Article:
Pentecost is a call to change the world, say WCC Presidents

By staff writers
May 23, 2010

Pentecost is a call to Christians and all people of goodwill to heed the message of change, and to turn from ourselves to our needy neighbour and planet, say church leaders.

In marking the Christian festival of Pentecost, when the early believers found themselves united across wide barriers of language and culture, the Presidents of the Word Council of Churches (WCC) have sent a message to this effect to Christians throughout the world.

"Today, the call to conversion is more central than ever for every person who seeks to follow Jesus Christ and to discover meaning in life through serving those who suffer, whatever name their suffering may have," the WCC leaders say.

By conversion, they mean a profound change of life, commitment and attitude - the word comes from the New Testament Greek, 'metanoia', meaning a complete turnaround.

"Many are waiting for the gift of the Holy Spirit," they say. "There is in today’s world a small group of the humble who seek conversion, asking for forgiveness for faults committed in the past, such as attacks on God’s gift of life through the manufacture of weapons of mass destruction.

"Hope for conversion can be seen today in the steps some of the 'great' of this world have taken to repair past excesses of pride and domination. Yes, everything is possible for the one who turns to Christ and, in the power of the Spirit, tries to change the plans of those who continue to believe that peace can be bought only under threat of nuclear weapons."

The WCC Presidents' appeal declares: "May the brave souls of this world, who have begun to reduce their stocks of nuclear arms, now continue boldly to make more resources available for the well-being of those populations who have been so devastated and give more resources to those peoples who live in the anguish of hunger and the violence of war, and who thirst to be able to share their knowledge.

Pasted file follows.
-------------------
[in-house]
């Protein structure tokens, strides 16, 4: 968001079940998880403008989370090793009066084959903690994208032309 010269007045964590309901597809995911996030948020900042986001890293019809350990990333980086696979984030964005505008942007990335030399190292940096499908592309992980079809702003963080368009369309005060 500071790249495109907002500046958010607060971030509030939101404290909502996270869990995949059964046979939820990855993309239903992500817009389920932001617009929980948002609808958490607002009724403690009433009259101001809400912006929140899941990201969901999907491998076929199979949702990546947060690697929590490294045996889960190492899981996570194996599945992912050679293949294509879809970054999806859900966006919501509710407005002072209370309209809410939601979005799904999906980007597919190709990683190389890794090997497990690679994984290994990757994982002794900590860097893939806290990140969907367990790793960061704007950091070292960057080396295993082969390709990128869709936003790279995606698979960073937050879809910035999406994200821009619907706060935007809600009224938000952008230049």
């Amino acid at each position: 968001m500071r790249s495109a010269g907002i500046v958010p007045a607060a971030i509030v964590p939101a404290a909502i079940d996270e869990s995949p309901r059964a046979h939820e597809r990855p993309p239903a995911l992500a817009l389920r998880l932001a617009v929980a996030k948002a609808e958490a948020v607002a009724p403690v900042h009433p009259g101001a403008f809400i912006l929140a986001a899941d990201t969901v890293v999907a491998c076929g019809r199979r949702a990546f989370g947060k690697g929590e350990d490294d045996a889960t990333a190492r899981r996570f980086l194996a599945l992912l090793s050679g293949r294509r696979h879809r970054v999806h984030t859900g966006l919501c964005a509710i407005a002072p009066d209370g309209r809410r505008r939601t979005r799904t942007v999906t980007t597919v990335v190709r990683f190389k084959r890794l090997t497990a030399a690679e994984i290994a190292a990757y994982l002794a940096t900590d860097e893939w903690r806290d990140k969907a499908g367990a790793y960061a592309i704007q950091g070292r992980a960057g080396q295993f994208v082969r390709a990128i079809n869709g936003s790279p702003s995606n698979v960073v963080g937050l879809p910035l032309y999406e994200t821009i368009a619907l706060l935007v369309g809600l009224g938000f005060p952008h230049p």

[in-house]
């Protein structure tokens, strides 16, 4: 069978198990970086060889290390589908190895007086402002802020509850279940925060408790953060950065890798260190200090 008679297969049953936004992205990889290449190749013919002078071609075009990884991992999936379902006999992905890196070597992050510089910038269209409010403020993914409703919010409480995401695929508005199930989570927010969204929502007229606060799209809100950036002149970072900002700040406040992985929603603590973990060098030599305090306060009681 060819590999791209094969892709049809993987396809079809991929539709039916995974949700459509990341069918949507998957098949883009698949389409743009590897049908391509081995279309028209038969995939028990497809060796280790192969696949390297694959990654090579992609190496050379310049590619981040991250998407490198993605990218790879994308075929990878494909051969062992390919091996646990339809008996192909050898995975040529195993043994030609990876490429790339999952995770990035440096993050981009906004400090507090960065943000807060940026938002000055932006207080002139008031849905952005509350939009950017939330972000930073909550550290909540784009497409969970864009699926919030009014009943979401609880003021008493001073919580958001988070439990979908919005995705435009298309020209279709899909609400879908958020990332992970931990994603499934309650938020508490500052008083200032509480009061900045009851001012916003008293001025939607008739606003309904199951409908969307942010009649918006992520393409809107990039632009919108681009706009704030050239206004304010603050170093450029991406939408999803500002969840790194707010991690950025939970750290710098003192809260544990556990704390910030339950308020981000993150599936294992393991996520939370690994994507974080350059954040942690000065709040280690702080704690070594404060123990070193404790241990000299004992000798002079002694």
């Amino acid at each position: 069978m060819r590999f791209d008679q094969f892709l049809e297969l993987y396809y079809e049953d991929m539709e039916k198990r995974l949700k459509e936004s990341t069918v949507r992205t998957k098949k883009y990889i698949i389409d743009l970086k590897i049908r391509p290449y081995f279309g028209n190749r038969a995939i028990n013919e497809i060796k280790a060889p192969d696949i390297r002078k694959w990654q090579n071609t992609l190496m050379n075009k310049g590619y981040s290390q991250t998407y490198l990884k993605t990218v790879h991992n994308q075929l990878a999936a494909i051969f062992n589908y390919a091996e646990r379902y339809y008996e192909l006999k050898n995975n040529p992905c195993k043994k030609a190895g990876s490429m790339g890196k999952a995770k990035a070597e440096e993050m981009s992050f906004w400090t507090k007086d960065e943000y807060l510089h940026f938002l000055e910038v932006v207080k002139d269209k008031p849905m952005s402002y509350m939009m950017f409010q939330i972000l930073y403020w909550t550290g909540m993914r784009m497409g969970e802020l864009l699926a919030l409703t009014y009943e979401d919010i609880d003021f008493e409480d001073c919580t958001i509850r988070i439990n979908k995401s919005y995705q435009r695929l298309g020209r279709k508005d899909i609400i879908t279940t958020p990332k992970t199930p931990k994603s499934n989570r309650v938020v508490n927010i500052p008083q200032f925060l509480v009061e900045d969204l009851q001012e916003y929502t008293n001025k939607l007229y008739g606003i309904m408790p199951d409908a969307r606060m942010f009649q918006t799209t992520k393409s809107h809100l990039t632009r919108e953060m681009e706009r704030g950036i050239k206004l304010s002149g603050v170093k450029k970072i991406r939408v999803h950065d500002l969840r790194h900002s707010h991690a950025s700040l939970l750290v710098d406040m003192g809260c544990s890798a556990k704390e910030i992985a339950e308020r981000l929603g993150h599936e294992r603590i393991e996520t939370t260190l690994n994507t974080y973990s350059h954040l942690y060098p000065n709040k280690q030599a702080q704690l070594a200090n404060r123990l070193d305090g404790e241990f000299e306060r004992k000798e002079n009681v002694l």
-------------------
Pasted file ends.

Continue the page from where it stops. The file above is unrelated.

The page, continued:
"We want to say 'with God, all things are possible!' But, of course we Christians, who have been baptised in the name of Jesus Christ, must not limit our insistence on the need for repentance from the official leaders of the nations or of other public persons. The call for repentance remains well-timed for every one of us, from every state, age, origin: repentance for our inconsistency between what we proclaim and how we behave; repentance for our little faith, for our compromises to the spirit of this world, for our inclination to be indifferent to justice, to solidarity, to sincere love and respect for every human person."

The current Presidents of the World Council of Churches are Archbishop Dr Anastasios of Tirana and All Albania, Orthodox Autocephalous Church of Albania; John Taroanui Doom, Maohi Protestant Church (French Polynesia); the Rev Dr Simon Dossou, Methodist Church in Benin; the Rev Dr Soritua Nababan, Protestant Christian Batak Church (Indonesia); the Rev Dr Ofelia Ortega, Presbyterian-Reformed Church in Cuba; Patriarch Abune Paulos, Ethiopian Orthodox Tewahedo Church; the Rev Dr Bernice Powell Jackson, United Church of Christ (USA); and Dr Mary Tanner, Church of England.

The WCC brings together Orthodox, Protestant and Anglican churches worldwide. The Roman Catholic Church cooperates with its work but is not a formal member.

Sunday 23 May 2010 is Pentecost Sunday.


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